I never really thought about this. My M24R has the OK Weber sights. The front base has the indent on the left side (see attached). The globe sight screw-on cap would be facing outward (with the nut on the left side). The threaded part of the globe sight is facing the shooter, which per post #10 is the wrong orientation since any magnifiers are to be installed on the target side of the reticle...but of course the US Army didn't provide or issue any magnifiers, just the different reticles. In both manuals that I have, it shows the screw-in cap holding the reticle is screwed in from the target-side of the barrel, so I think it must have been a purposeful decision, even if its the opposite of what one sees on civilian target rifles. (M24s typically lived a very different lifestyle than a pampered target rifle...)

    Well, did you call OK Weber? I guess they would probably be best on answering the question about which way their front sight base is supposed to be installed... Hopefully the wild fires out west haven't impacted that company.
    The older Redfield globe, the screw in cap was screwed in from the target side, and no magnifier option for this globe, and the locking screw is on the right. Base had two notches, big notch on the left, and small notch on the right. That was the Redfield.

    Then came the OK Weber, the base only had one notch. Remington put it on the left from all the pictures that I've seen. That put the screw in cap on the target side, and locking screw on the left, which is not quite right in according with the globe sight orientation of the target rifle.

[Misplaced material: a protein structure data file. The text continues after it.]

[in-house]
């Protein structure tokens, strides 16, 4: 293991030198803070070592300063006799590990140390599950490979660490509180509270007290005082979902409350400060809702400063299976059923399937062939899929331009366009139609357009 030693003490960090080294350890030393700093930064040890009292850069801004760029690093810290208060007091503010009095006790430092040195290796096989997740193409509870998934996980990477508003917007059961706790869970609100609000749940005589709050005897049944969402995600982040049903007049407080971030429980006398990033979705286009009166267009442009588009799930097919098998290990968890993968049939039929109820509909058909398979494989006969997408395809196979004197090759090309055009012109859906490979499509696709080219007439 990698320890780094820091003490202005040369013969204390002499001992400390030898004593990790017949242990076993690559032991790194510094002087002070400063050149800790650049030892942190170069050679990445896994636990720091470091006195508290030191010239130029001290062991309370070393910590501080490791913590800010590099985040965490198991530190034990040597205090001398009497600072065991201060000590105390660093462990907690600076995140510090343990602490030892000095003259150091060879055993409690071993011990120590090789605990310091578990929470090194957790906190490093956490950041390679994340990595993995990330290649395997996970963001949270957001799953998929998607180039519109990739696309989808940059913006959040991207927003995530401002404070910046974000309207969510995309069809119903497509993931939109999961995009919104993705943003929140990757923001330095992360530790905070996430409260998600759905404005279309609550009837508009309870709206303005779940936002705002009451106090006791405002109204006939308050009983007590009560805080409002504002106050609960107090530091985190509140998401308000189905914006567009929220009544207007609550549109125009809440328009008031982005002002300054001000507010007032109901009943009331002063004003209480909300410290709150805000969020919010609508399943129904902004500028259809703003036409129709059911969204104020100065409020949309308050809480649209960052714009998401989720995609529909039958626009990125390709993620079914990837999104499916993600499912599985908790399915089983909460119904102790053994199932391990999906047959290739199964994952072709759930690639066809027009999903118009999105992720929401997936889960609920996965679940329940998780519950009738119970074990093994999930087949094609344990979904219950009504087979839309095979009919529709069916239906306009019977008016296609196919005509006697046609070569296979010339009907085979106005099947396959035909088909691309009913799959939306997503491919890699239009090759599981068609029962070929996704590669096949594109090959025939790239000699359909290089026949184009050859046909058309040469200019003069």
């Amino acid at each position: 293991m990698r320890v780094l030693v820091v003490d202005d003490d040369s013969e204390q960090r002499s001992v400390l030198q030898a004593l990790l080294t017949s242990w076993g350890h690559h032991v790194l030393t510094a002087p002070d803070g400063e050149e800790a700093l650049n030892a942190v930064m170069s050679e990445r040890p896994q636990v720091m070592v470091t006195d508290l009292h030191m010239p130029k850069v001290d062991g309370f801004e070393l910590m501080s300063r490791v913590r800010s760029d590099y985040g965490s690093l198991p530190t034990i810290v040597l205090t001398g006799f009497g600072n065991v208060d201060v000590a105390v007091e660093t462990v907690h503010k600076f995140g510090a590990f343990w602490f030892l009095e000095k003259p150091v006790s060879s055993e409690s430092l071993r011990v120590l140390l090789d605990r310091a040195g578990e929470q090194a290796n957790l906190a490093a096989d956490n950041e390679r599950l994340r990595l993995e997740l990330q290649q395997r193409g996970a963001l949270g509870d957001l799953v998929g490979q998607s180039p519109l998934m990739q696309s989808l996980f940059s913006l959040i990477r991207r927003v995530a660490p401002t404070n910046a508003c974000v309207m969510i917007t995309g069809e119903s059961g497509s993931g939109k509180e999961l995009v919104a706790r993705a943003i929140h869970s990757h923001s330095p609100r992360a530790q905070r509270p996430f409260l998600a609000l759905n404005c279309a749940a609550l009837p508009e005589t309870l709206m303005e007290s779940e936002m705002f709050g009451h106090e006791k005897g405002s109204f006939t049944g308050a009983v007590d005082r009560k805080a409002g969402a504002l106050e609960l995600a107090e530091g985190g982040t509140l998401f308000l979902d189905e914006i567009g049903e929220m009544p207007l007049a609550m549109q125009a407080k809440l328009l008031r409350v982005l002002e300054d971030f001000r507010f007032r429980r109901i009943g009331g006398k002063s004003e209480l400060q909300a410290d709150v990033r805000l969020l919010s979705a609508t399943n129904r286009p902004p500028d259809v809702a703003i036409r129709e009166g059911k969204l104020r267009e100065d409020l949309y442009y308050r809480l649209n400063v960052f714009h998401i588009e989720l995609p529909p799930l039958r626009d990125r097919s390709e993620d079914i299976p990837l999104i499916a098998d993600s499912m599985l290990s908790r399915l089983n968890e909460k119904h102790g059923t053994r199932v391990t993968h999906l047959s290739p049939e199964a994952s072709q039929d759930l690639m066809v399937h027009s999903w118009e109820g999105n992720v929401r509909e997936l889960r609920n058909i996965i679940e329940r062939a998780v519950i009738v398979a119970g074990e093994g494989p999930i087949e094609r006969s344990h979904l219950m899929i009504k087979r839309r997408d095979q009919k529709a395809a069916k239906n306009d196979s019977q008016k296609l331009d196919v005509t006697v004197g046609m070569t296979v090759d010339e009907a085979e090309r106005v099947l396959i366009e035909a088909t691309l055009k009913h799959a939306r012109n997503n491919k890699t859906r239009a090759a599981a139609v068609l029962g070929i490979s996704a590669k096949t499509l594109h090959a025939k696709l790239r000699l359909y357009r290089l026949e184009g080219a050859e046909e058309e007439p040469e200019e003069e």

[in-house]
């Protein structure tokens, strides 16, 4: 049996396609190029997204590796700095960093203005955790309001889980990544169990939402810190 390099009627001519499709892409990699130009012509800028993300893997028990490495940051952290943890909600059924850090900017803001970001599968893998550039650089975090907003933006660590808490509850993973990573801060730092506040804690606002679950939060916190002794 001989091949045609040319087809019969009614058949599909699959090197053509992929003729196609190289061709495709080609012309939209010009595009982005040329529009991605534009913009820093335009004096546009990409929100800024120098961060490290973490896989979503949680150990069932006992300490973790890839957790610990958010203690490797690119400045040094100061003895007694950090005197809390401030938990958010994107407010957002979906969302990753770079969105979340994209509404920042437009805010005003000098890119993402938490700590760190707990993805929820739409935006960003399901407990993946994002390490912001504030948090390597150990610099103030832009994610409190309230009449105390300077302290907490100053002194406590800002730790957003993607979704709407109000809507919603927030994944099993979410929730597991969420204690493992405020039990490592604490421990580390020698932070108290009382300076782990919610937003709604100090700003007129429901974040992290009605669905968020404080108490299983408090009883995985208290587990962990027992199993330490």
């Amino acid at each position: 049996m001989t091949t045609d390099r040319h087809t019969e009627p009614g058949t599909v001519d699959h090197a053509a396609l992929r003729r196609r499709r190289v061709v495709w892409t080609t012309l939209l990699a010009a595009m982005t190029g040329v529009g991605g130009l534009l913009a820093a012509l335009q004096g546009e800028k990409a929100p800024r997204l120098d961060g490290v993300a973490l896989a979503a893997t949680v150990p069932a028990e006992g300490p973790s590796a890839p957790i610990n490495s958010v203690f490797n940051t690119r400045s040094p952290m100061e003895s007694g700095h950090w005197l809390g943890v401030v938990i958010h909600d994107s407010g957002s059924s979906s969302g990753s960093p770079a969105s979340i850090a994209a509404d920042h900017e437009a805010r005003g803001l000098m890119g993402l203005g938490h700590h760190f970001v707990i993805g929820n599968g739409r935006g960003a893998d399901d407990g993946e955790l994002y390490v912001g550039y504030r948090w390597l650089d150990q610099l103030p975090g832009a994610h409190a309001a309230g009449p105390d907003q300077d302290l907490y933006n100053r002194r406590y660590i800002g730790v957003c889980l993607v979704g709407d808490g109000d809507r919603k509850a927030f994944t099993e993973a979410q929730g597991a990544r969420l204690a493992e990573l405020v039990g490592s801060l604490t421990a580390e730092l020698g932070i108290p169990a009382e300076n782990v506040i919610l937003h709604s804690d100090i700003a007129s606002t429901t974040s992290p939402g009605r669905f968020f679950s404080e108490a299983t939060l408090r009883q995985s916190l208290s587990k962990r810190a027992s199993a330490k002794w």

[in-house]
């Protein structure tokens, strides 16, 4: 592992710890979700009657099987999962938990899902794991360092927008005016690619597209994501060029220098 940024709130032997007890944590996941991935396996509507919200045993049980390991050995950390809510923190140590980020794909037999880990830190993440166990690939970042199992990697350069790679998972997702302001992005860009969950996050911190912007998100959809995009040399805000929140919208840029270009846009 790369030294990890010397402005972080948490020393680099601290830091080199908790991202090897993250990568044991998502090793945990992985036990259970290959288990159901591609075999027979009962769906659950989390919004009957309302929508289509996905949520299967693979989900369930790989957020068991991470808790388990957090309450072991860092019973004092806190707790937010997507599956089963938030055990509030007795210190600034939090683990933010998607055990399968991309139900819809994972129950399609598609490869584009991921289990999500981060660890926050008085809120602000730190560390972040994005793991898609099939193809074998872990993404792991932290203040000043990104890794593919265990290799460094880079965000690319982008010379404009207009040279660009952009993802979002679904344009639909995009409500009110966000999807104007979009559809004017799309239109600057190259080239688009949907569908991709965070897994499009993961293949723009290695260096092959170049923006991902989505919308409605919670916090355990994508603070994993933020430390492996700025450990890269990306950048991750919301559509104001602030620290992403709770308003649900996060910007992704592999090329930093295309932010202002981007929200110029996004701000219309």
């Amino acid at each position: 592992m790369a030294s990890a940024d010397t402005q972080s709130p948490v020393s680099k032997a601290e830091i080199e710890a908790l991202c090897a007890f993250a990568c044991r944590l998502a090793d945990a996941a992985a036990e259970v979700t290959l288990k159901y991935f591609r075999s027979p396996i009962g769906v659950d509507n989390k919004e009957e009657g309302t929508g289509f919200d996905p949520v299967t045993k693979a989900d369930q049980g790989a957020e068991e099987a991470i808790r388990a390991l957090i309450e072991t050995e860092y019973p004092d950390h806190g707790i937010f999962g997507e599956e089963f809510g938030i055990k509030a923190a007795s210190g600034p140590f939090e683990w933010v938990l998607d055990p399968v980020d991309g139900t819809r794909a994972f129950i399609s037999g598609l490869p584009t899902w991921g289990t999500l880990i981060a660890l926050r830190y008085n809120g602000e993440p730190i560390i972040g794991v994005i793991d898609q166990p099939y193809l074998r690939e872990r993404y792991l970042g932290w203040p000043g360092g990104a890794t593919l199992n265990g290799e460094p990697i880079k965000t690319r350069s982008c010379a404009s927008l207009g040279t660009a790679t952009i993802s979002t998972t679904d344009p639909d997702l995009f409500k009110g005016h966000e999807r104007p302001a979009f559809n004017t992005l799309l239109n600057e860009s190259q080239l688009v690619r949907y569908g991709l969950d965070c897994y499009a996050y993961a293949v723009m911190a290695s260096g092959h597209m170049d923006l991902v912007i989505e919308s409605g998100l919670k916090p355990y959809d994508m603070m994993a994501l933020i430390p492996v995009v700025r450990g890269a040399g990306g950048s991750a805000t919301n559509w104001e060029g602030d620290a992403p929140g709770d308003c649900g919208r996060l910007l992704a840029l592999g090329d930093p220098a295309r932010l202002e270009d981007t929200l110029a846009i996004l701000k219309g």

I did call OK Weber, and the nice lady that I spoke with didn't remember, they only supplied the parts to Remington, how they put them on was their business. However, she said the screw in cap should be on the shooter's side. She referred me to a master gunsmith that supposed to make all these sights, and he said the globe screw in cap should be on the shooter side, locking screw on the right, magnifier on the target side, like what post #10 said. He didn't know why Remington did what they did.

    It would be nice to have Remington or the U.S. Army to clarify this.
     

    patriotM24

    Private
    Minuteman
    Sep 15, 2020
    28
    0
    I have no problem with someone that does something right that works, however you seemed to be having a fair dinkum stress over which way the front sight base goes. I wanted to add some perspective to the situation by telling you that people who relied on the M24 to live didn't care which way the iron sight base went.